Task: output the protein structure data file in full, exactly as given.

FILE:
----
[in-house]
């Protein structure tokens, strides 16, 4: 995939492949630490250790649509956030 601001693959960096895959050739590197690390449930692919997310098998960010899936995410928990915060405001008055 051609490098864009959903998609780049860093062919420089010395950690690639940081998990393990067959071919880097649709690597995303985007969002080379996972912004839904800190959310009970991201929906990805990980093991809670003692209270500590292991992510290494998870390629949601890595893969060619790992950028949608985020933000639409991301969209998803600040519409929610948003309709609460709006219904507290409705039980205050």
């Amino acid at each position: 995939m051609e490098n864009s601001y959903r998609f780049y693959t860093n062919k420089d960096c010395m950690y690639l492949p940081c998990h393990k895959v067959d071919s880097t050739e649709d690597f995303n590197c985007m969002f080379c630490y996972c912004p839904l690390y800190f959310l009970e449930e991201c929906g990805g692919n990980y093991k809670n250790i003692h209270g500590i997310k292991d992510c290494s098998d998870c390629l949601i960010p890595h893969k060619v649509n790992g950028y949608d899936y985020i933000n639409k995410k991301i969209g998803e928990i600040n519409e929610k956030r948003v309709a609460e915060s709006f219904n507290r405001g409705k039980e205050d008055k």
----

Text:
[in-house]
């Protein structure tokens, strides 16, 4: 995939492949630490250790649509956030 601001693959960096895959050739590197690390449930692919997310098998960010899936995410928990915060405001008055 051609490098864009959903998609780049860093062919420089010395950690690639940081998990393990067959071919880097649709690597995303985007969002080379996972912004839904800190959310009970991201929906990805990980093991809670003692209270500590292991992510290494998870390629949601890595893969060619790992950028949608985020933000639409991301969209998803600040519409929610948003309709609460709006219904507290409705039980205050």
């Amino acid at each position: 995939m051609e490098n864009s601001y959903r998609f780049y693959t860093n062919k420089d960096c010395m950690y690639l492949p940081c998990h393990k895959v067959d071919s880097t050739e649709d690597f995303n590197c985007m969002f080379c630490y996972c912004p839904l690390y800190f959310l009970e449930e991201c929906g990805g692919n990980y093991k809670n250790i003692h209270g500590i997310k292991d992510c290494s098998d998870c390629l949601i960010p890595h893969k060619v649509n790992g950028y949608d899936y985020i933000n639409k995410k991301i969209g998803e928990i600040n519409e929610k956030r948003v309709a609460e915060s709006f219904n507290r405001g409705k039980e205050d008055k």